The Chick: Jenny Tolliver. After her husband cheats on her because she wears her Goody Two Shoes even in bed, she's tempted to rethink her "good Jenny" approach when she embarks on an affair with a Troubled Man With a Dark Secret.
The Rub: She could spend time exploring the meaning of Good and Evil when she discovers the Dark Secret, but she's too busy having Animalistic Monkey Sex.
Dream Casting: Jennifer Garner.
The Dude: Mick Brody. When his terminally ill brother breaks out of prison and begs him for help, he uproots his entire life and heads back to the hometown that never truly accepted him to help his brother spend his last days out of prison.
The Rub: Mick's past Denial, Anger, and Acceptance - once he meets Jenny again, he moves right past to the Eternally Horny Stage of Grief.
Dream Casting: Ben Affleck.
Jenny: Gee, sure am ticked my husband cheated on me, but I'm still "Good Jenny," yes sir!
Mick Brody: Get off my land!
Jenny and Mick: *Woodsy SexyTimes*
Jenny: Whoopsie. Guess I better not do that again.
Mick: Hey, baby!
Jenny and Mick: *SexyTimes in the Rain*
Jenny: Well shoot. I'm just so clumsy. I'll be more careful not to have sex with you again!
Jenny and Mick: *SexyTimes on the Ice-Cube Tray*
Jenny: Doggone it! Oh well, tee-hee, guess it might be love.
Ornery Meddling Dad: *meddles, ornery-ily*
Mick: I'm out.
Jenny: Really? No more sex?
Mick: Oh, all right.
Romance Convention Checklist
1 Troubled Hero with a Dark Secret
1 Case of Abandonment Issues
1 Obsessed-Over Dead Cat
1 Ornery Dad
1 Dead Mother Who Continues to Influence from Beyond the Grave
Two Forgotten Condoms
The Word: This book I read? It wasn't a romance. I don't know what it was, but it was neither what I was expecting nor what I was looking for. When I read the positive reviews and the backcover blurb, I know what I thought this story would be. An across-the-tracks class-difference romance. A small town romance. Or at least a story about two people who get to know each other and establish a deep, emotional connection that makes sense within the context of the narrative.
Instead, I got a story about two people who find out they really really really like having sex with each other, so it must be love.
What a disappointment. I mean, the writing in One Reckless Summer isn't terrible, and occasionally rises above the average, but when all is said and done, the novel has a weak and tired storyline that mainly serves to give the hero and heroine more excuses to bone each other in new and unnecessarily difficult ways when they're together, and angst endlessly to themselves when they're apart.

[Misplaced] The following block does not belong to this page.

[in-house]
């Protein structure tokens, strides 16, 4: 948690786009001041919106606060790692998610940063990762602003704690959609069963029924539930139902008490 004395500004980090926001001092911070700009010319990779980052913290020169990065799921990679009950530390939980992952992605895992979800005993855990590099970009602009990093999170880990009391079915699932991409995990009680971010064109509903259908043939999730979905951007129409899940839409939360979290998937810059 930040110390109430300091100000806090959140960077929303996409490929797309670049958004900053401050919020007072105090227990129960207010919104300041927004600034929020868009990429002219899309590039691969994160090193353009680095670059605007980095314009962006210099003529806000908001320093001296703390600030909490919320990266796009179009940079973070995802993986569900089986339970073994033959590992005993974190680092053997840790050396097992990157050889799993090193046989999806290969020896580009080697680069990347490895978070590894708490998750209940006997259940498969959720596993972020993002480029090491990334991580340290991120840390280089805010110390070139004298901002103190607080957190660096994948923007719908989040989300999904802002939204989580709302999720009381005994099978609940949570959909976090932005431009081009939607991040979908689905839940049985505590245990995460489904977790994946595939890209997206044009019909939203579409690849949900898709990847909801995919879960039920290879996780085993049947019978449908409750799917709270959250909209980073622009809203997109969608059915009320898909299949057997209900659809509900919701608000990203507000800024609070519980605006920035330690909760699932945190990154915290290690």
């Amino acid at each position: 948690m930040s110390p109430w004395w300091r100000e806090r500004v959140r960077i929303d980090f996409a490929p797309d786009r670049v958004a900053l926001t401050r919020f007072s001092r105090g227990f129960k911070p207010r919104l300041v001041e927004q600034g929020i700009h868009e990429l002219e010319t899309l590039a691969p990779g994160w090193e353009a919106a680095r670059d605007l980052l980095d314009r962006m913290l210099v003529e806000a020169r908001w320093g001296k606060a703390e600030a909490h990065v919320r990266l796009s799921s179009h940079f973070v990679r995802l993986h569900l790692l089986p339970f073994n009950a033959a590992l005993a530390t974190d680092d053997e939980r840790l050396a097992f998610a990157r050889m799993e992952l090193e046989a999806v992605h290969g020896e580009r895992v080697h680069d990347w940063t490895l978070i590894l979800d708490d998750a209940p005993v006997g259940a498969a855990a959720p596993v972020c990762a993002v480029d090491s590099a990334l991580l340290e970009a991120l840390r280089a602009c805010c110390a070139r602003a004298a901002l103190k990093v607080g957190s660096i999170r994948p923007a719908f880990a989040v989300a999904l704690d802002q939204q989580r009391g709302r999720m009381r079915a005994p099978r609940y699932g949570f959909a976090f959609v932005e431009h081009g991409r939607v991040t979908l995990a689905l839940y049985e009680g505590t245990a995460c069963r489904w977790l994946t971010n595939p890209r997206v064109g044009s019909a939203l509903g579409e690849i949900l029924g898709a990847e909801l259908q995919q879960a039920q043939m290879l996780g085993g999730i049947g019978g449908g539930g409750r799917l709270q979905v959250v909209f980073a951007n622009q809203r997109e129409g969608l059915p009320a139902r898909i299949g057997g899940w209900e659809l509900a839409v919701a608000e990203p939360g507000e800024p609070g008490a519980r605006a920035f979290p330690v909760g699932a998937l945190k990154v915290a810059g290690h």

Jenny Tolliver has always been the "good girl." Never got in trouble in high school, married young, always returned her library books on time. When her husband accuses her of being "too good" (i.e. passionless) in bed to justify his cheating on her with her teaching assistant, Jenny gets a quickie divorce and heads back to her hometown of Destiny to find her bearings and indulge in her passion for star gazing and astronomy.
Unfortunately, the best view in Destiny for stargazing lies on the other side of the lake from her dad's cottage - the seedy side, where the troublemaking Brody family used to live. Jenny's one major teenage transgression was to steal across that lake and onto forbidden Brody territory, so she does so now, although it's only a token gesture as the Brodys are long gone.
Or so she thinks. She arrives on the other side of the lake only to literally run into Mick Brody, our Tortured Hero with a Dark Past, who orders her off his land. Jenny, tired of being the "good girl," refuses, and Mick chooses the most unorthodox Scaring-Off method possible: having sex with her. No matter how many times I read that scene, I don't understand how "Get Off My Land" turns into "Condomless Sex In the Woods With a Man Of Whom I Know Only A Little and All of It Bad." And as this is the Inciting Incident of the entire plot, you can tell that this novel doesn't even start on the right foot with me.
Afterward, during The Most Awkward Pillowtalk Ever, Mick orders Jenny not to tell anyone he's in Destiny and says he'll check up on her to make sure she sticks by her word. He then slips off into the woods to give his penis a stern talking-to for boinking the chief of police's daughter, especially since he's hiding his Terminally-Ill Escaped Convict Brother in his cabin so that he can live out his last days outside of a jail cell.
I thought the novel might pick up from there, because at least we have Drama. Mick's from the wrong side of the tracks, criminal activity and all, and Jenny is the squeaky-clean daughter of the chief of police who's never kept secrets from her father.
Unfortunately, the only time our protagonists spend time together (before the inevitable Kiss and Make Up at the end of the novel) is during (or directly before) sex. Mick shows up at her door, drinks ice tea, they have crazy sex, and then he leaves right away. Jenny spends the day promising herself she won't do it again, until Mick shows up and they have sex again. Condoms are forgotten again (and the heroine goes to the clinic one town over, again). Jenny thinks Deep Thoughts about Good and Evil and her Desireability as a Woman - until Mick shows up, they have sex, and he leaves.